Like high-profile politicians, pathogenic bacteria dispatch advance teams to make way for their arrival. But these bacterial agents don’t just secure a safe passage, as a Secret Service detail might do. Rather they are teams of molecules that bacteria inject into cells they want to colonize, sent to hijack their hosts’ biochemistry to serve their master’s microbial needs. These molecules — called virulence factors — co-opt essential cell functions including the reproduction cycle and cell structure assembly, suppressing the cells’ defenses against bacterial invasion and causing disease.
Now researchers at The Rockefeller University have revealed the crystal structure of one virulence factor common to the meaner strains of Escherichia coli that are the leading causes of dangerous bouts of diarrhea in developing countries. The structure, a kind of molecular image that shows the position and identity of every atom in the so-called cycle inhibiting factor (Cif), offers clues as to how this particular bacterial weapon works and, potentially, how to defend against it or even use it to attack cancer.
“Cif shuts down cell cycle progression in a way we don’t yet understand. If we can figure this out, we may be able to find ways to inhibit the cell cycle in certain tissues that we don’t want to grow, like tumors,” says C. Erec Stebbins, associate professor and head of the Laboratory of Structural Microbiology at Rockefeller. The research of Stebbins and his colleagues, to be published in the December 12 edition of the Journal of Molecular Biology, is a significant advance toward understanding exactly how Cif manipulates the cells it invades.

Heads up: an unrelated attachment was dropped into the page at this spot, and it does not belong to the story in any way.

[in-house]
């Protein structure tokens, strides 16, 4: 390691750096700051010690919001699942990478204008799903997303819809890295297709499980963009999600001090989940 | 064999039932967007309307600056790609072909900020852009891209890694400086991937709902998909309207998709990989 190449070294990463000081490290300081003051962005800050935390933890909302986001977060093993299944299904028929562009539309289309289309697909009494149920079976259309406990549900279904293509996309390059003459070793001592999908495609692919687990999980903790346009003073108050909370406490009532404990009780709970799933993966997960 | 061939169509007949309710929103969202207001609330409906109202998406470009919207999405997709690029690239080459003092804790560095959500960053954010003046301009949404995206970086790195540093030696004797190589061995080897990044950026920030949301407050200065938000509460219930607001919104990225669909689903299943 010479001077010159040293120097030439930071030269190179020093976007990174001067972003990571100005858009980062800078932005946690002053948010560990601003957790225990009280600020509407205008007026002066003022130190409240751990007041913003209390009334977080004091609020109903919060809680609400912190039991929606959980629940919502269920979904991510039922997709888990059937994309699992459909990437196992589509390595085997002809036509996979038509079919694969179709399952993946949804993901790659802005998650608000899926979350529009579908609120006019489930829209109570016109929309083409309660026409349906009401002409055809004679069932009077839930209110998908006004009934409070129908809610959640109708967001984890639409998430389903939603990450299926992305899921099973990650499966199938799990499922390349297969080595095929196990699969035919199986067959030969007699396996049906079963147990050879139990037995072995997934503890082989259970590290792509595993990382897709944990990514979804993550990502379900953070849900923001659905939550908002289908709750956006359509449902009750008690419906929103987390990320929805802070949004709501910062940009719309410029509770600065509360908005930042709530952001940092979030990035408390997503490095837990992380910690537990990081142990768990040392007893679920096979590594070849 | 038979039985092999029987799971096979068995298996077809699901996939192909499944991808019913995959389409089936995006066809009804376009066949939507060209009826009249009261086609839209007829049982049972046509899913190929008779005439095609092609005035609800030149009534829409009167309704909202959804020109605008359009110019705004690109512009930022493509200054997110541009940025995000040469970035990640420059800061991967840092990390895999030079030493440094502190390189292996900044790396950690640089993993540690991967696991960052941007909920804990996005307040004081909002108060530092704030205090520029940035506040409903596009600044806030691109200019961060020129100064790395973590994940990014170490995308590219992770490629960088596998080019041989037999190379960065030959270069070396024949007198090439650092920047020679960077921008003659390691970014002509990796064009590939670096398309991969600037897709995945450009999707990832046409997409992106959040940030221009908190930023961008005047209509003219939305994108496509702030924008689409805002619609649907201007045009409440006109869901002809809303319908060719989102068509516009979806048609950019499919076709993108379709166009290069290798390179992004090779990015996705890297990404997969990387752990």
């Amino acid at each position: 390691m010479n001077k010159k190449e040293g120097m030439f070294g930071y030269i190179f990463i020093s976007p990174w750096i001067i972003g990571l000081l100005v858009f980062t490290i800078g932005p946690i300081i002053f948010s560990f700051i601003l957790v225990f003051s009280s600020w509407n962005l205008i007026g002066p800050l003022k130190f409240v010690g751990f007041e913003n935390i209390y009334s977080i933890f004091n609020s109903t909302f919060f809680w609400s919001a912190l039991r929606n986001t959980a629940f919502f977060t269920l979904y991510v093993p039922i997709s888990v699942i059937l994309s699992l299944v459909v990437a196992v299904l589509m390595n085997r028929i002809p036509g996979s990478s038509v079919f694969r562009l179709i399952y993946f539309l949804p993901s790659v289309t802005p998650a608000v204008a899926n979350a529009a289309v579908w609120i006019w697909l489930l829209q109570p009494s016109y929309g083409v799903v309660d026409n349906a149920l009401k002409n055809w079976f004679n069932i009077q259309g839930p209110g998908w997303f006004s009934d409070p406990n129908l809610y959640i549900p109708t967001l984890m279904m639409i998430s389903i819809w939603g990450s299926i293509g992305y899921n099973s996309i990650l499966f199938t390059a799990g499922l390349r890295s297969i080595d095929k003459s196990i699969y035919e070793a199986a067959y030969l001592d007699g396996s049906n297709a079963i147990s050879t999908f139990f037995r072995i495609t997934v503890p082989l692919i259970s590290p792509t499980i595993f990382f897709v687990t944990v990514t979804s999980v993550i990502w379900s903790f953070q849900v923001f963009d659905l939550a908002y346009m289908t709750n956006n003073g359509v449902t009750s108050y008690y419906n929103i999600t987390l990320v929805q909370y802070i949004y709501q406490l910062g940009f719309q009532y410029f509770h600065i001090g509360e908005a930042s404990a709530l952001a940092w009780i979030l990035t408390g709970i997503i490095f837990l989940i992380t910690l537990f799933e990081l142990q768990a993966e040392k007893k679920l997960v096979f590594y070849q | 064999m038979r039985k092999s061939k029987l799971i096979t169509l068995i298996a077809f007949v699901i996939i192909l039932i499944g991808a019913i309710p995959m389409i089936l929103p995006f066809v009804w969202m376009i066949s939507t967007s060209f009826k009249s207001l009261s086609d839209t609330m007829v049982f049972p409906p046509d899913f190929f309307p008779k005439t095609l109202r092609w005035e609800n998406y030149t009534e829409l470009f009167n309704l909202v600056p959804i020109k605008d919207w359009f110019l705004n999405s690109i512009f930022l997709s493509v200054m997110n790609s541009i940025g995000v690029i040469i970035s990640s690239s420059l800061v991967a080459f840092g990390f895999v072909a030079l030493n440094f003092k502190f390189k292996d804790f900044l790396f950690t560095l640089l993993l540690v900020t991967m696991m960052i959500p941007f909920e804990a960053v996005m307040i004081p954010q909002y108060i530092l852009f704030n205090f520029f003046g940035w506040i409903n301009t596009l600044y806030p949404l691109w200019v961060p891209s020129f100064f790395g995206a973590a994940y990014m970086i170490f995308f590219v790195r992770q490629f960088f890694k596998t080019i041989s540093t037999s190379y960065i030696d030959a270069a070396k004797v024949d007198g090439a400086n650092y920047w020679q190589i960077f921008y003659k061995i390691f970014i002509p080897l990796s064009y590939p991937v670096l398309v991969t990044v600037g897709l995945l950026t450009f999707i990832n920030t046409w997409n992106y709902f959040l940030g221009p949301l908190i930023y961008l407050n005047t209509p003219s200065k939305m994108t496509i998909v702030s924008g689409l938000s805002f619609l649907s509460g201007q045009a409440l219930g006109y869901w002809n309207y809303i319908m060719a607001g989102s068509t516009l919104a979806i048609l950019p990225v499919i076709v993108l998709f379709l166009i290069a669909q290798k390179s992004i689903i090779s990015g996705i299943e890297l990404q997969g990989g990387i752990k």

Using the century-old, labor-intensive technique of x-ray crystallography to identify the structure of the protein, researchers showed Cif is part of a prominent “superfamily” of enzymes including cysteine proteases and acetyltransferases. Like these enzymes, Cif contains three amino acid residues — a catalytic triad — that are essential to its virulence. Stebbins and colleagues used point mutations to remove each of these residues and then tested the mutants for whether they could arrest the cell cycle. When test cells are exposed to bacteria with regular Cif, they puff up, form tell-tale stress fibers and are essentially frozen at the stage of cell reproduction just before mitosis. None of the mutants had this effect on the host cells, however, showing that the residues were critical to Cif’s work.
Further work will aim to elucidate what part of the cell Cif targets as well as its exact molecular mechanism of action. “Once we get the target for Cif’s enzymatic activity, we will determine how it arrests the cell cycle, and that could teach us a way to manipulate the cell cycle ourselves,” Stebbins says.